Q: Can you tell us about your team (size, practice focuses, key individuals, etc)?
A: Cho & Partners was established in 2002 by Tae-Yeon Cho and Ik-Hyun Seo and focuses exclusively on IP matters. From the start, the firm has represented foreign clients (mostly large multinationals) almost exclusively and our growth continues along these lines. Cho & Partners consists of 17 licensed attorneys.
Mr Cho has been practising IP law in Korea for more than 30 years and has been recognised by his peers as one of the leading Korean lawyers in the IP field.
Mr Seo is a US licensed lawyer, who practised IP law in the United States for several years before relocating to Korea, where he has worked for the past 18 years.
Mr Cho and Mr Seo have been recognised in all major legal publications as Korea’s leading attorneys in the field of intellectual property.
Miro Hong, a Korean trademark attorney, joined the firm in 2007.
Kathryn Lee, a US licensed lawyer, joined the firm in 2009.
Q: Established in 2002, the firm is relatively young. What have been the keys to your success in building up a world-class IP offering?
A: The firm was founded with the aim of creating a more focused, efficient and responsive practice that differs from other firms in Korea. The firm began with a few sophisticated, multinational clients and has continued to enjoy consistent growth due to recommendations and referrals from existing clients with essentially no marketing.
Q: From a firm perspective, what was your highlight of 2018?
A: We represented Louis Vuitton (LV) in litigation against LG Household & Health Care Ltd for trademark infringement based on a product from its subsidiary, The Face Shop. The Face Shop is a cosmetics manufacturer and retailer with more than 2,100 stores in 25 countries and the third largest market share in Korea’s cosmetics market. The Face Shop collaborated with US bag-maker My Other Bag to create product packaging with a drawing of a handbag. The design on the handbag was an imitation of LV’s famous monogram logo and mark. On 4 October 2018 the district court rendered a decision for LV, concluding that such use constituted dilution, and the decision was widely publicised in the media. On 23 October 2018 LG Household & Health Care Ltd filed an appeal, which is currently pending.
The US litigation between LV and My Other Bag has been widely reported and we have tested similar issues under Korean law. Therefore, the decision is of special interest to those in the IP sector both in and outside Korea.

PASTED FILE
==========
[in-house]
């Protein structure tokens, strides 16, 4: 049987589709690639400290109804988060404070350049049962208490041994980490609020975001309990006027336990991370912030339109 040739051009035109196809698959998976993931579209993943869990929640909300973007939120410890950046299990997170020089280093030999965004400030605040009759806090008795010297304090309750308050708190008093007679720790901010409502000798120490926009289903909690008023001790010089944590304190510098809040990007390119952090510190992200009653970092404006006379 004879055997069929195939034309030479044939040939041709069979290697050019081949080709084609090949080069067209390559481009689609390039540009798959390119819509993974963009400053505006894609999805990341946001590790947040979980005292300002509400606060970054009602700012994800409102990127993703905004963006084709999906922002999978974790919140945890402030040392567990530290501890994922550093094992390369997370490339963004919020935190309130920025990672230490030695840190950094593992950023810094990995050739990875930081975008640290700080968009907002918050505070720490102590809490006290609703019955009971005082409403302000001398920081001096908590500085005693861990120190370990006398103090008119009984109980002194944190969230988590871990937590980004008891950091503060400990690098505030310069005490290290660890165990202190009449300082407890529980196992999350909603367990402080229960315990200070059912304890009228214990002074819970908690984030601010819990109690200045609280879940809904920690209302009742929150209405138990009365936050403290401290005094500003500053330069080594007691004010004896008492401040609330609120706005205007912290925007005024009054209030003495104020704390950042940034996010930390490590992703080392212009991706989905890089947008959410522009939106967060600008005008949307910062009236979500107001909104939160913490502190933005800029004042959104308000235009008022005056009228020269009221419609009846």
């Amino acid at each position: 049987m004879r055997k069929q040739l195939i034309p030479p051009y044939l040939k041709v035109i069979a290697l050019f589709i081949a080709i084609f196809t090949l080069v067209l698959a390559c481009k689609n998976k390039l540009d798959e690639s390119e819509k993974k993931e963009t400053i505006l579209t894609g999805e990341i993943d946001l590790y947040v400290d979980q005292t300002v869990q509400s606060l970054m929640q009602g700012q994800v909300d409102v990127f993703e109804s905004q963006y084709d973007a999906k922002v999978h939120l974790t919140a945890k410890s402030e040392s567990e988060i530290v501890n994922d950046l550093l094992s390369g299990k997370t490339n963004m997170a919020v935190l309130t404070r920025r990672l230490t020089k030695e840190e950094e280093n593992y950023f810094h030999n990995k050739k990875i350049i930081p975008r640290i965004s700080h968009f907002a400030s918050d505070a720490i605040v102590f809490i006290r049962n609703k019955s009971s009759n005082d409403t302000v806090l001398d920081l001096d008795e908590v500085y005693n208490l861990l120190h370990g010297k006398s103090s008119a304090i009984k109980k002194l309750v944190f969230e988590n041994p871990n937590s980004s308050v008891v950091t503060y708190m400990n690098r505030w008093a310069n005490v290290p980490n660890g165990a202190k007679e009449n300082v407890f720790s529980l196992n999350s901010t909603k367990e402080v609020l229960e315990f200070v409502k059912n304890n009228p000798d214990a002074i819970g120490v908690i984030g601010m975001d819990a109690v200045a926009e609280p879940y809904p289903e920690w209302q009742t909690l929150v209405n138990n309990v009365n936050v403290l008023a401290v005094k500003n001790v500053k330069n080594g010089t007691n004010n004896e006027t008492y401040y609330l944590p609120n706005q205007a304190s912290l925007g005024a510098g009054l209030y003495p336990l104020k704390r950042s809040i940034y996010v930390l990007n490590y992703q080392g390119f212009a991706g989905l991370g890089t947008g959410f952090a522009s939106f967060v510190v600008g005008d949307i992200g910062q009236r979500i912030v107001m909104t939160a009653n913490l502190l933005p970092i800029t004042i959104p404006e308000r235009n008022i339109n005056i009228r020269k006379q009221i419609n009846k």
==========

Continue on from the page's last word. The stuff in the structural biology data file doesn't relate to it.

Q: What are your main priorities for your firm’s development over the next five years?
A: Our firm has continued to develop due to recommendations and referrals from existing clients and our focus lies in continuing to provide the highest level of service to our clients.
Q: What are the main trademark challenges facing rights holders in Korea?
A: One main challenge is to keep up with the ever-changing online landscape as a venue for the sale of counterfeit products.
Q: If you could change one thing in the Korean trademark landscape, what would it be?
A: Korean courts tend to be conservative in the amounts of monetary damages awarded for infringement, so there is insufficient deterrence against infringing activities.
Q: Do you feel that the job of the trademark attorney/lawyer becoming easier or harder – and why?
A: The role of trademark attorneys is becoming more challenging and demanding due to the commoditisation of lower-level legal services and the increasing pressure for fixed fee and alternative fee agreements.
Q: How different, and in what ways, do you think the future trademark practice will be?
A: As trademark practice is moving towards the commoditisation of lower-level services, successful practices should focus on developing strong, high-level services that cannot be provided by low-level professionals.
Q: What do you most enjoy about working in the trademark space?
A: One enjoyment is the international nature of the practice and our peers. Another is the intellectual challenge of developing new theories and applying the law to novel situations in the quickly changing business market.
Q: What advice would you give to younger practitioners looking to pursue a career in trademarks?
A: How a young practitioner grows as a lawyer depends highly on what they are exposed to, so we would encourage young practitioners to work somewhere with good training and mentoring.